It’s nice to hear about your acting past. If I ever see Summer and Smoke I will imagine you in that role.

  3. What a great review, I studied Williams for my MA in Drama and his relationship with Rose seems to have slipped into nearly everything he wrote. I haven’t read, or watched it for years but I would be interested in my reaction to Blanche now I’m older.

    • I’m just learning from the radio how autobiographical Williams’ plays were, and how dramatic his family was around him. I’ve got quite interested in characters that we take as symbolic rather than literal recently, as we read 100 Years of Solitude at book group. On the whole, our group found the symbolism really difficult. With age, I see Blanche anew as being totally symbolic, yet as with 100 Years, the play is iconic. I think maybe symbolic characters somehow, if done right, sweep up a whole load of our own emotions and desires and experiences.

  4. Thanks for this. I was unable to go to the screening myself but this has helped compensate. I heard parts of the biography serialised last week on the radio and it certainly makes clear just what a tortured life, both personal and artistic, Williams had. It’s a book that I think I shall be adding to my Christmas list.

  5. I’ve never read the book or seen the film but now I want to! Sounds great, albeit dark. 100% coursework for subjects like English Lit make so much sense, studying to learn how to pass an exam is just pointless in my humble opinion. Makes me want to home educate…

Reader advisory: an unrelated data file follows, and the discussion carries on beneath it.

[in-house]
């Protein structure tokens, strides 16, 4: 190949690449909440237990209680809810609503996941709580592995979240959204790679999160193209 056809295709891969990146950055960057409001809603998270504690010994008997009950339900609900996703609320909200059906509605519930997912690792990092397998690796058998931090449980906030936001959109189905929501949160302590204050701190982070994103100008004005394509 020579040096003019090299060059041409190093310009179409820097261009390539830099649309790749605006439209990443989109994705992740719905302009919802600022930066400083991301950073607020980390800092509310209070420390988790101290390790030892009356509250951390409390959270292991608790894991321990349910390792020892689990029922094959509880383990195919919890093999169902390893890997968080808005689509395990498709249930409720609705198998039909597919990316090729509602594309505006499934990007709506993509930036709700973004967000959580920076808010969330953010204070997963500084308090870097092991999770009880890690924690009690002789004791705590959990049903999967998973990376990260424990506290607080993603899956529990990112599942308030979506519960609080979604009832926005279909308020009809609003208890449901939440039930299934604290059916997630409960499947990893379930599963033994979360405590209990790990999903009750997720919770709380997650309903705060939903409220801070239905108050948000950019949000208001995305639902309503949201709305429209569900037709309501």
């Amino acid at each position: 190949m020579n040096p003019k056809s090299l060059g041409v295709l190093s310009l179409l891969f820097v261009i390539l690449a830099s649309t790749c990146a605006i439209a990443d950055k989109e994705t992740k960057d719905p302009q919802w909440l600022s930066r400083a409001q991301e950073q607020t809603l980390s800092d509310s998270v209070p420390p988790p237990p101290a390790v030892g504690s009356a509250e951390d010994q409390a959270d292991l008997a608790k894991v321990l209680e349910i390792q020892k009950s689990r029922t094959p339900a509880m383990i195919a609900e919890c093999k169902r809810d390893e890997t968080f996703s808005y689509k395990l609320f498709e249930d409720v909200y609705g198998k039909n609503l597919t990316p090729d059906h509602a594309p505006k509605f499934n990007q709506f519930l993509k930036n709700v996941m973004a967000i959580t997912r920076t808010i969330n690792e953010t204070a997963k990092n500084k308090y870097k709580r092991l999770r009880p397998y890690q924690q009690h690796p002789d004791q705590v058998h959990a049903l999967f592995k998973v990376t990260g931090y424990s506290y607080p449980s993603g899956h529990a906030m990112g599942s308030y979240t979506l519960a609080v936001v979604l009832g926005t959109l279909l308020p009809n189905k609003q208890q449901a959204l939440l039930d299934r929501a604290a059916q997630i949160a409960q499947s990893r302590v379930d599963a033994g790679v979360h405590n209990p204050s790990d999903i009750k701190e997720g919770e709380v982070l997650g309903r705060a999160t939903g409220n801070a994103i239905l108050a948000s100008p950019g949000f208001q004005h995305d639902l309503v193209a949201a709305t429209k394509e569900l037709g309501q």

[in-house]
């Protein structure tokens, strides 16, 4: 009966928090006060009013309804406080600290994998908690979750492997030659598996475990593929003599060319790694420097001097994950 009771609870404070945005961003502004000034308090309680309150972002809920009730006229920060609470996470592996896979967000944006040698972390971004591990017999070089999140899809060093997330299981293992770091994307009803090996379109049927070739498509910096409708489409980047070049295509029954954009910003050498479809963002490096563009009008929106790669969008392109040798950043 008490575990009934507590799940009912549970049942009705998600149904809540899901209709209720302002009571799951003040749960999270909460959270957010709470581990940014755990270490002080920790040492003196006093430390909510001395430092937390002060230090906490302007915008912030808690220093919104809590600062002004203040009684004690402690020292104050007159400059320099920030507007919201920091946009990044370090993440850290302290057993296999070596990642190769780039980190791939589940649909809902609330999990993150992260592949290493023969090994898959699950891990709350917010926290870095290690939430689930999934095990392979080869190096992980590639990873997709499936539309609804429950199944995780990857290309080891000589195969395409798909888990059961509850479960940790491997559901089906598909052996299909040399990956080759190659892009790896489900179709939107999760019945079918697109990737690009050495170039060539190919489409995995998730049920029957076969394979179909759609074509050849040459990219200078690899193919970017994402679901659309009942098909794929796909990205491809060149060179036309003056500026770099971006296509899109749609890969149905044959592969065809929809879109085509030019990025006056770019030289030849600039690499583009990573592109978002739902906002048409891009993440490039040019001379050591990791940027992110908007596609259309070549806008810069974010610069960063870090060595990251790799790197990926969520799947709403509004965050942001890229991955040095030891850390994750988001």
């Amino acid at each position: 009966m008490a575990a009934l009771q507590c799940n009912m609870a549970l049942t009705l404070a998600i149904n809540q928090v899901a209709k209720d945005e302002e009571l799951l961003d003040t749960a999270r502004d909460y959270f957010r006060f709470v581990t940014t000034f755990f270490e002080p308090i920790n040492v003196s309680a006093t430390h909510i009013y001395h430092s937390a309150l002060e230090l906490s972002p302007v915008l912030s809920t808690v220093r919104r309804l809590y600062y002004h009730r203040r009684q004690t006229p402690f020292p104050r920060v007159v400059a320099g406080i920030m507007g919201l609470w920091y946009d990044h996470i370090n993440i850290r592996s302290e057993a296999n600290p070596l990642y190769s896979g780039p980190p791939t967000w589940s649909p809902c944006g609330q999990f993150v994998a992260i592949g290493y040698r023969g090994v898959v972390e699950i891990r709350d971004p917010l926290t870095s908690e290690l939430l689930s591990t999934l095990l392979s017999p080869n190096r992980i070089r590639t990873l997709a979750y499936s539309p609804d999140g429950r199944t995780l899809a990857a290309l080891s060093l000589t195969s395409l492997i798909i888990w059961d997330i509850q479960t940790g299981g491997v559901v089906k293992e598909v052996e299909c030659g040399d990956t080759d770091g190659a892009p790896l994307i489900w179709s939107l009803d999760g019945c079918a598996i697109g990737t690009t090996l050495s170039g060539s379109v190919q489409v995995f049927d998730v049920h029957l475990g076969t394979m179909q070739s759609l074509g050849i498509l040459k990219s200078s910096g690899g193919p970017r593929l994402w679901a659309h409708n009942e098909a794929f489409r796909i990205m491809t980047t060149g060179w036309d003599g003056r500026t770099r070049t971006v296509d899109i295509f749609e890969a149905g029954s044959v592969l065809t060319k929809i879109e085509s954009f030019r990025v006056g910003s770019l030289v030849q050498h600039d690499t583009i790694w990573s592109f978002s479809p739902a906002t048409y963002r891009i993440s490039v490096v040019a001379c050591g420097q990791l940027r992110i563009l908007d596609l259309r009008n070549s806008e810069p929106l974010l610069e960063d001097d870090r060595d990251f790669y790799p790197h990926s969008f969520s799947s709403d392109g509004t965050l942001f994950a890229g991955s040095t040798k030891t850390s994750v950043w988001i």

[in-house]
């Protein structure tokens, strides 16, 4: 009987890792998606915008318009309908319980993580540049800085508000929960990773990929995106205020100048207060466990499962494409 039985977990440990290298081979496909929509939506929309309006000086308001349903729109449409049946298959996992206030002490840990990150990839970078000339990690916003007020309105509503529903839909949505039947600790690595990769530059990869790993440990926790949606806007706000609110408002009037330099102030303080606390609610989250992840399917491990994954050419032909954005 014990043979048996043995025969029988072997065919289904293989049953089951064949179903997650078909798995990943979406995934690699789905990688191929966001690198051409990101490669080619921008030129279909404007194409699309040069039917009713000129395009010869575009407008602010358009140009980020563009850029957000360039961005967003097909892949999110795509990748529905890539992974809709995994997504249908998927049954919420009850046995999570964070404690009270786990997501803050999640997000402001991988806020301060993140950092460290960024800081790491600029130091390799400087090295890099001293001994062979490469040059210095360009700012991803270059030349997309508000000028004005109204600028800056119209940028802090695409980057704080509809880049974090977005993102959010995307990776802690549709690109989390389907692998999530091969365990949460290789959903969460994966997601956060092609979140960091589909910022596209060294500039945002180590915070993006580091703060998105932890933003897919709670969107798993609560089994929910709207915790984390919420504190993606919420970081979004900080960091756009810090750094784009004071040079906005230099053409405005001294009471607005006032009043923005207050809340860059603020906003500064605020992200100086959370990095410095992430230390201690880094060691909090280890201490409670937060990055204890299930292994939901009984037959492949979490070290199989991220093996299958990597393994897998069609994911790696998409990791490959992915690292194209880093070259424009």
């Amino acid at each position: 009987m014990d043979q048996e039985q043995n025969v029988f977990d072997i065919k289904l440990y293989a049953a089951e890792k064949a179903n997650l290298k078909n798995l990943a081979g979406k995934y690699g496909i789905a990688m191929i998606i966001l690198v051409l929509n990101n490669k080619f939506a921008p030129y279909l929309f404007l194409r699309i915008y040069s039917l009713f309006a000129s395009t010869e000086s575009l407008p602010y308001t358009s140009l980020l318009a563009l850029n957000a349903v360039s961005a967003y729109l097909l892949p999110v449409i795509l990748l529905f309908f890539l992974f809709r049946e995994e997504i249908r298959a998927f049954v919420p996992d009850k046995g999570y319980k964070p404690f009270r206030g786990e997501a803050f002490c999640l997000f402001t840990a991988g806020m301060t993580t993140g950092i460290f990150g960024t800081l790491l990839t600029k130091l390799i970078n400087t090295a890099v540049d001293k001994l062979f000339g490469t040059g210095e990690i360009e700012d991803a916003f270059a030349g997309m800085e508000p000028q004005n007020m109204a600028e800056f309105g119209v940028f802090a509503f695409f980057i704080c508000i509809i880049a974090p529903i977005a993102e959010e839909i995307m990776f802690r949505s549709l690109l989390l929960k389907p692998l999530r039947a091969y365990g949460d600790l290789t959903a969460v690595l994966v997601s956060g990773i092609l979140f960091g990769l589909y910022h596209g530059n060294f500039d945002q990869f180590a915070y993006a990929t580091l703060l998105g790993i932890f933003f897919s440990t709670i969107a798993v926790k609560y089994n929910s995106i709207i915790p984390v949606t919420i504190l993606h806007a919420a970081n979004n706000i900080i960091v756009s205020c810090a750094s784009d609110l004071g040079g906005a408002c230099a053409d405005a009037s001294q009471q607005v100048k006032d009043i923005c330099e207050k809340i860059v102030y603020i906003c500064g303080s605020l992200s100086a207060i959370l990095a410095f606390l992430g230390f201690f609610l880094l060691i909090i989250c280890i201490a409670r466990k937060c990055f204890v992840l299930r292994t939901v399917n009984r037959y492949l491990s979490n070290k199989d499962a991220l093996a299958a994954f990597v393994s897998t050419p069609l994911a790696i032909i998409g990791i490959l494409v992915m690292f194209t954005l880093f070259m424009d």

6. This was fascinating! I am sorry to say that I have never seen a single one of Tennessee William’s plays, though I did know a bit about his life from the wonderful book, Trip to Echo Spring by Olivia Laing which is about some high-profile American authors who liked the occasional glass of bourbon…. Really interesting to hear how Gillian Andersen played this – I do admire her as an actress. And what did the girls think?

  7. I remember being taken to see Hamlet as part of a school party in the 60’s. Only it wasn’t how we learned it at school and it wasn’t what the teachers thought it would be. Dramatic, disturbing and racy (it had Marianne Faithful in it wearing very little). It definitely improved my interest in Shakespeare. Protecting young adults too much can be a stultifying experience. I hope yours enjoyed it.

    • Yes, Hamlet has it all in the no holds barred stakes. I hope mine will look back on it as a moment to remember.

  8. I never saw Gillian Anderson do this, and I am ashamed to say I have never seen the Marlon Brando version. I think I have avoided the Marlon version (or any version) because of the plot. It seems so Southern and hysterical and complicated. I am one for good literature and good movies. However, I do not like a lot of emotional bantering around. I think it is because I am so full of my own ambivalence and hysteria!!!! 🙂

    • Funny, when you are 15, the idea of standing outside in the rain howling is kinda cool and not so odd. It’s only when you’re an adult that you think Maybe there are better ways of dealing with your problems. Maybe it just shows how TW got stuck in that phase of his emotional development all his life. And also the phenomenal way in which we react to it.